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SecDef: New era for U.S. in South America

Oct. 6, 2012 - 02:34PM   |   Last Updated: Oct. 6, 2012 - 02:34PM  |  
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ABOARD A U.S. MILITARY AIRCRAFT Defense Secretary Leon Panetta said Friday the U.S. has moved into a new era in South America and is no longer the sole provider of security in the hemisphere.

Arriving in Peru, Panetta plans to offer to send U.S. defense experts to Lima to help the nation improve its military planning. And he will meet with defense leaders from across the continent in Uruguay, where they will unveil a new program to better coordinate disaster assistance in the region.

Speaking to reporters traveling with him, Panetta said the broader goal is for America to work with nations in the region to help them better develop their military capabilities and provide for their own security. The key issues are counter-narcotics, counterterrorism, and drug and human trafficking.

This is his second trip to South America this year, as Panetta works to expand U.S military cooperation in the region and build on relationships that also can help shore up America's interests in the Asia-Pacific region.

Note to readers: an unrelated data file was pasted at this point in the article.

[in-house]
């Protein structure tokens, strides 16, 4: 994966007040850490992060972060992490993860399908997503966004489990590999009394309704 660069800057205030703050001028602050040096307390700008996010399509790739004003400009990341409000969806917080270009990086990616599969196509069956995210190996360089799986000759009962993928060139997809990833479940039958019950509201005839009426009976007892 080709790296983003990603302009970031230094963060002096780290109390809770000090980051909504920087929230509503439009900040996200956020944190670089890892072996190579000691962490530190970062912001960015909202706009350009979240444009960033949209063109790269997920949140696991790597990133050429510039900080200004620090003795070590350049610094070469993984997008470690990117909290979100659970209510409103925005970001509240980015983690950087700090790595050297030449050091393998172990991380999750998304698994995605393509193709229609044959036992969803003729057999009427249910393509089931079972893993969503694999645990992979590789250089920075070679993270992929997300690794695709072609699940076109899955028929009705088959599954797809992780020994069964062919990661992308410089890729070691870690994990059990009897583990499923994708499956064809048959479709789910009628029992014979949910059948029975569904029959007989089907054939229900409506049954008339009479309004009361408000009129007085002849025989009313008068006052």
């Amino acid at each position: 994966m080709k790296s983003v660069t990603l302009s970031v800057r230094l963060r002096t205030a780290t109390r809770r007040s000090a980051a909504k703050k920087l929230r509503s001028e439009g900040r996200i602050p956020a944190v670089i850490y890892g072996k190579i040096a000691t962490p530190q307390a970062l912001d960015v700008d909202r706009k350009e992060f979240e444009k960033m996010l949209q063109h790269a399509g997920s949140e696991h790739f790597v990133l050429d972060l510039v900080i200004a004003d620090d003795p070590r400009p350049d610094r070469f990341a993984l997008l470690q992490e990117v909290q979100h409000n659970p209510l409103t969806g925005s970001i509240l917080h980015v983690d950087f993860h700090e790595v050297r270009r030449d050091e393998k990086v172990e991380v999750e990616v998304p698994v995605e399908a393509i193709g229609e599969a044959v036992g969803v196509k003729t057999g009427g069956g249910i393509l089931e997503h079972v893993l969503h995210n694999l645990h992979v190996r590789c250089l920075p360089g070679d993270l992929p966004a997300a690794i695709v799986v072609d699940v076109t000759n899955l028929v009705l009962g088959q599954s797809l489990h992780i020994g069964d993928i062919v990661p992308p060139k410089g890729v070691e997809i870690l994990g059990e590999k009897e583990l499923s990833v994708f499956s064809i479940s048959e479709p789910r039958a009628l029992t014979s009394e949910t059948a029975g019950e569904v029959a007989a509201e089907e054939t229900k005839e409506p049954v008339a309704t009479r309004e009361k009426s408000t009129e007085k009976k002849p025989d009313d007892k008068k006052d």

The offer to Peru will be the opportunity to participate in an advisory program that would send an American expert to the country for a year or two to work with them on planning, budgets, procurement and training. A defense official traveling with Panetta said that while Panetta will make the formal offer, the two countries have been discussing the program and Peru has expressed interest in expanding its current, more limited exchange program with the U.S.

Panetta will then travel to the seaside resort of Punta del Este in Uruguay for a meeting of defense ministers from Canada, North and South America. The ministers will take initial steps to set up a new database that will help organize and coordinate humanitarian relief efforts in the event of a disaster in the region. The database would allow countries to list the types of aid they are ready to provide and allow the affected nation to choose, in order to avoid duplication and better meet the most urgent needs.

Officials have said that while there was a lot of assistance sent to Haiti, it wasn't well coordinated and there was a lot of duplication. Defense officials are hoping that the database would solve some of those problems.

In his visit to Colombia, Brazil and Chile earlier this year, Panetta underscored their importance as military partners in the Pacific, where China is challenging U.S. influence in a number of countries. As those defense relationships grow, officials say it can only help U.S. economic and political ties across South America.

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